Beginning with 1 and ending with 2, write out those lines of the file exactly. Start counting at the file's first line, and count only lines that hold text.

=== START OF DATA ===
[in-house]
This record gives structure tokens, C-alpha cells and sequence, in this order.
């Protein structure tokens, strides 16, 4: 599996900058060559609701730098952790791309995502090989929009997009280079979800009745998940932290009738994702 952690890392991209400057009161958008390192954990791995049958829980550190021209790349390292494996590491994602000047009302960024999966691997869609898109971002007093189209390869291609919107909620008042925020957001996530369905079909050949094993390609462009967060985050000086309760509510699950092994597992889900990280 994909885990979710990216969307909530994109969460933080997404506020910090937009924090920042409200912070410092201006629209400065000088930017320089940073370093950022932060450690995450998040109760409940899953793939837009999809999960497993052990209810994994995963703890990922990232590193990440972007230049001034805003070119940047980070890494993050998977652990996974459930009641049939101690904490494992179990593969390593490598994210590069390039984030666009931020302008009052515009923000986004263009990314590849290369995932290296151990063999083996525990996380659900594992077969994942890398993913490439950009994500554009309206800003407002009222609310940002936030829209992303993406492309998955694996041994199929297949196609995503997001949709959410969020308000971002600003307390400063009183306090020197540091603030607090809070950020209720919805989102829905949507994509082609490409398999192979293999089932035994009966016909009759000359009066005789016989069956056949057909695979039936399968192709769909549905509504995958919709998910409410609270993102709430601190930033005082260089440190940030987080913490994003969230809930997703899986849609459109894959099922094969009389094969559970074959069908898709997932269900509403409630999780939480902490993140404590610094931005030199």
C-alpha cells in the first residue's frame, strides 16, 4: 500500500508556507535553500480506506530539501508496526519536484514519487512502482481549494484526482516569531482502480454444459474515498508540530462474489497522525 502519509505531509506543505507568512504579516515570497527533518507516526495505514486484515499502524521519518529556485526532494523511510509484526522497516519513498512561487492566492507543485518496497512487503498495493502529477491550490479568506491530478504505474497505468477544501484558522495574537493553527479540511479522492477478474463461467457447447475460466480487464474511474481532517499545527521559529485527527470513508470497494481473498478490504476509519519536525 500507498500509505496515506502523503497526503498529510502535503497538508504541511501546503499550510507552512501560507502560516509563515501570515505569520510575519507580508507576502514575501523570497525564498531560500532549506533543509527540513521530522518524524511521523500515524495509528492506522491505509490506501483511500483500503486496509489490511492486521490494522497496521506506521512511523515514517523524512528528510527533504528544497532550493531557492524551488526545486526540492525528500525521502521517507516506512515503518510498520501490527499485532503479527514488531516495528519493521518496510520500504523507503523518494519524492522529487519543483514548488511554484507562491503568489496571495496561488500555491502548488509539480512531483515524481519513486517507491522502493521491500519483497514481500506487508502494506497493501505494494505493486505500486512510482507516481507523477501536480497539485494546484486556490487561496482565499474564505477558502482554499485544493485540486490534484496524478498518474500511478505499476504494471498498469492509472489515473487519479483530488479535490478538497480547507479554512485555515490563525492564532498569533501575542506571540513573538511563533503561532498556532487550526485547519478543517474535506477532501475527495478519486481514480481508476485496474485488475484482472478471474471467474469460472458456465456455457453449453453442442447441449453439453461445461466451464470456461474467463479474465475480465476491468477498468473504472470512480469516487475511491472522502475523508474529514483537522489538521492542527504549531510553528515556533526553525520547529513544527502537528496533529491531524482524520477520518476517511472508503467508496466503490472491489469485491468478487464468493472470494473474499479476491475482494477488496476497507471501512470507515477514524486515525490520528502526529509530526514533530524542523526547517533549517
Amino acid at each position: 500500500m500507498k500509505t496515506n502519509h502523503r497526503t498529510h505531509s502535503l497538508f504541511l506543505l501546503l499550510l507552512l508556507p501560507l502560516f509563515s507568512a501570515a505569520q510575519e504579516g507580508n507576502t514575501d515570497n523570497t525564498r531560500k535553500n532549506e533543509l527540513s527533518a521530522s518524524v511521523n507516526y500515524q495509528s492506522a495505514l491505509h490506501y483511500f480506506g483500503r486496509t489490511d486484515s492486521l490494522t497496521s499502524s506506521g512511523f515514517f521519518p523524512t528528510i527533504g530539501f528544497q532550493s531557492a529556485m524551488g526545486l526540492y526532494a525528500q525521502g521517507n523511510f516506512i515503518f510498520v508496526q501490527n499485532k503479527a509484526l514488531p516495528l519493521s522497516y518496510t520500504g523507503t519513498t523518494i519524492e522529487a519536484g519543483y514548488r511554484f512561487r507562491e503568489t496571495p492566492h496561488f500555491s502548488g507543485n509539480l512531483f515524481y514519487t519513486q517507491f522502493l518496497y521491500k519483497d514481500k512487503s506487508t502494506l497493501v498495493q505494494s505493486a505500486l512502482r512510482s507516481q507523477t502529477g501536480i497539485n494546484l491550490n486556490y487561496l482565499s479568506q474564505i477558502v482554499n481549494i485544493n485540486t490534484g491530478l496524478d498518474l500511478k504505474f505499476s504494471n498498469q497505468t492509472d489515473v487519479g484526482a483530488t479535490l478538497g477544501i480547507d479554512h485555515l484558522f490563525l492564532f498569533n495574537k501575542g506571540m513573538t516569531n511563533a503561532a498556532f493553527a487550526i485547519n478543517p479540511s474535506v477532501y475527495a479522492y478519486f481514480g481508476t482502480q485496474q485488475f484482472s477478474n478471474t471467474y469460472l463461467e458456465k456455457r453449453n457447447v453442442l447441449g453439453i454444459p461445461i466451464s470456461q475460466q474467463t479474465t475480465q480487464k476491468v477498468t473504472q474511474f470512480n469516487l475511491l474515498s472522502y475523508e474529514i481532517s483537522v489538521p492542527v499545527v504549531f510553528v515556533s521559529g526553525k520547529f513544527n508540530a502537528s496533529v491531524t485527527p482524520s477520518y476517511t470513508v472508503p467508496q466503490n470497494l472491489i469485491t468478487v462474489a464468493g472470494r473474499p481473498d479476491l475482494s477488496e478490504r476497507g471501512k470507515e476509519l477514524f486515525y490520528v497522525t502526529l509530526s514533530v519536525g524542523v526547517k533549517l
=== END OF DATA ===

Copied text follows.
[in-house]
This record gives structure tokens, C-alpha cells and sequence, in this order.